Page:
Second rhea spotted on the loose near Doncaster

Another exotic bird has been spotted roaming near Doncaster.

Tuesday, 21st March 2017, 10:53 am
Updated Friday, 24th March 2017, 9:47 am
A second rhea has been spotted on the loose at Sprotbrough

Bird recorders and walkers have reported a second rhea on the loose at Sprotbrough Flash Nature Reserve.

It comes after the RSPCA captured another of the birds, which are native to South America, last week.

Bird recorder Chris Johnson

Sign up to our daily newsletter

The i newsletter cut through the noise

Craig Johnson, a bird recorder with the South Yorkshire Wildlife Trust, saw the rhea earlier this week.

He spotted it near the Boat Inn during one of his regular recording trips around the reserve.

Rheas are related to ostriches and emus, and Mr Johnson said it was tough to tell them apart.

"They all look the same, and unless you know any different, you could be mistaken," he said.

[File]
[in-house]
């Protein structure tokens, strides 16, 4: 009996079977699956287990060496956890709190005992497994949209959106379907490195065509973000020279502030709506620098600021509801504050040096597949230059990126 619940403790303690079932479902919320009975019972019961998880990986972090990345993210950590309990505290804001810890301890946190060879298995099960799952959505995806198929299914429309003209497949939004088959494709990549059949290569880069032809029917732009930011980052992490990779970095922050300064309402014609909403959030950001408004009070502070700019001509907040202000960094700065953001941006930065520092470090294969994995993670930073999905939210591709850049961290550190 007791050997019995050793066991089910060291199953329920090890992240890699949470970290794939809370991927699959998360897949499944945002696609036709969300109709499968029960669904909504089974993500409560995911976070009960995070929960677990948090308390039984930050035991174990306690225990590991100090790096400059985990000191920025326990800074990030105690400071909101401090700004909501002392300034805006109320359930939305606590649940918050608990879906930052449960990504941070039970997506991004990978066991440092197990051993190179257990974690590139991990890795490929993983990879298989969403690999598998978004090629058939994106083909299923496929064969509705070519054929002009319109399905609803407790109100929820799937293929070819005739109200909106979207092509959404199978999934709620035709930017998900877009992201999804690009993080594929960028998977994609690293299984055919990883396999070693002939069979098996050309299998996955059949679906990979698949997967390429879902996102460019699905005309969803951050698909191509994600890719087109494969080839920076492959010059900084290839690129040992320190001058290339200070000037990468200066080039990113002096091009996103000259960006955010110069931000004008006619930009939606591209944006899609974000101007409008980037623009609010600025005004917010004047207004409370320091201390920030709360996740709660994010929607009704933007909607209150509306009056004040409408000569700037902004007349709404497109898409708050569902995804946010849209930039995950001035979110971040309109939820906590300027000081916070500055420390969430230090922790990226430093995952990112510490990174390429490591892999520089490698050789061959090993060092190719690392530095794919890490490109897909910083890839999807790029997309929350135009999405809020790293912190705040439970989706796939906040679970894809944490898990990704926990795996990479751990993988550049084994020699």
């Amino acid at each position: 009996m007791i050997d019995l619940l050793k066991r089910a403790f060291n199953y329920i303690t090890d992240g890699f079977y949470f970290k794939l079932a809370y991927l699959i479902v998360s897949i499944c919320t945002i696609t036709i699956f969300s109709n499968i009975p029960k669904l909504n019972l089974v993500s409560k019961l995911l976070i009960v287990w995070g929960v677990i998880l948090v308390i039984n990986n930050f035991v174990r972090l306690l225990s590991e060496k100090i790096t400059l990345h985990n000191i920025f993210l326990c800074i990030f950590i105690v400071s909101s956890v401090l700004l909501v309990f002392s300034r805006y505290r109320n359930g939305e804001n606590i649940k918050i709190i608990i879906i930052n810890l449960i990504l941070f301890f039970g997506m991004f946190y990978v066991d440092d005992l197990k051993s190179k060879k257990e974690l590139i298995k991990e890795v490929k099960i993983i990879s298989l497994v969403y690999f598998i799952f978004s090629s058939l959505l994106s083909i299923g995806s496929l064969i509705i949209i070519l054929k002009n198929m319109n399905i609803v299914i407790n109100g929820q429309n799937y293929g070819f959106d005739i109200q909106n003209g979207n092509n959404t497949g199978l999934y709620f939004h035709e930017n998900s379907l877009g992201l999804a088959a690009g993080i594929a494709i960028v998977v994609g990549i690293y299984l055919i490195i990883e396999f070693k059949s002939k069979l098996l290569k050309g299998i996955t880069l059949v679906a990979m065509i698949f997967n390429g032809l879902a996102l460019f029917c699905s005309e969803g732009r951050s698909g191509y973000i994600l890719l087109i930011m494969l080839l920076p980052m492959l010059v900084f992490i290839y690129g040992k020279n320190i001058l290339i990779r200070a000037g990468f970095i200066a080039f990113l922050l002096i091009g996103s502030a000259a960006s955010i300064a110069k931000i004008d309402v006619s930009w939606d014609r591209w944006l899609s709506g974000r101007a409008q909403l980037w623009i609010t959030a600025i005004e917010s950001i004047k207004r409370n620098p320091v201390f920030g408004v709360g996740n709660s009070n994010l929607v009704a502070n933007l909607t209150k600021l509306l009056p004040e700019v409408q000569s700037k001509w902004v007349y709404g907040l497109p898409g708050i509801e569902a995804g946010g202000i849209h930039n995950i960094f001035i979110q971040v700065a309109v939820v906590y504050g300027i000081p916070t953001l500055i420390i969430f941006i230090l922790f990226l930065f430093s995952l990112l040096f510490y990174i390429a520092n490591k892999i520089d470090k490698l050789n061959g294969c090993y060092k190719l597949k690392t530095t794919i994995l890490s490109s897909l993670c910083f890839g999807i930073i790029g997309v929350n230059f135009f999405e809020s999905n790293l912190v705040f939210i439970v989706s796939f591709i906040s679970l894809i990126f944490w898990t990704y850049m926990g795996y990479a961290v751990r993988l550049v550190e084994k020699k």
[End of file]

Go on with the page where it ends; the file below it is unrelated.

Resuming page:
Bird recorder Chris Johnson

He urged people who spotted the bird to stay away from it.

"They have vicious feet," he said.

"They'll rip your stomach out if they kick you."

They will only become aggressive if they feel threatened," he said.

"By nature, birds don't go round attacking people," Mr Johnson said.

Mr Johnson said there were about 100 species of birds on the reserve, and he's seen most of them.

"Over the years, I've seen all sorts," he said.

"Winter birds, summer birds. It's a good all-round native reserve."

There are woodland, wetland and migratory birds.

He is one of six recorders at the reserve. Mr Johnson said he had been recording wildlife there for longer than he cared to remember.

"Donkey's years," he said.

Mr Johnson undertakes the spotting trips four days per week.

He said capturing the bird would be a difficult prospect.

"Heaven knows how they'll catch it," Mr Johnson said.

The RSPCA has confirmed it had received reports of a second rhea in the area.

RSPCA inspector Jo Taylor urged members of the public to not approach the birds, but call the police if they spotted them on the loose.

"Rheas have the potential to be dangerous as they are strong, fast and have sharp claws," she said.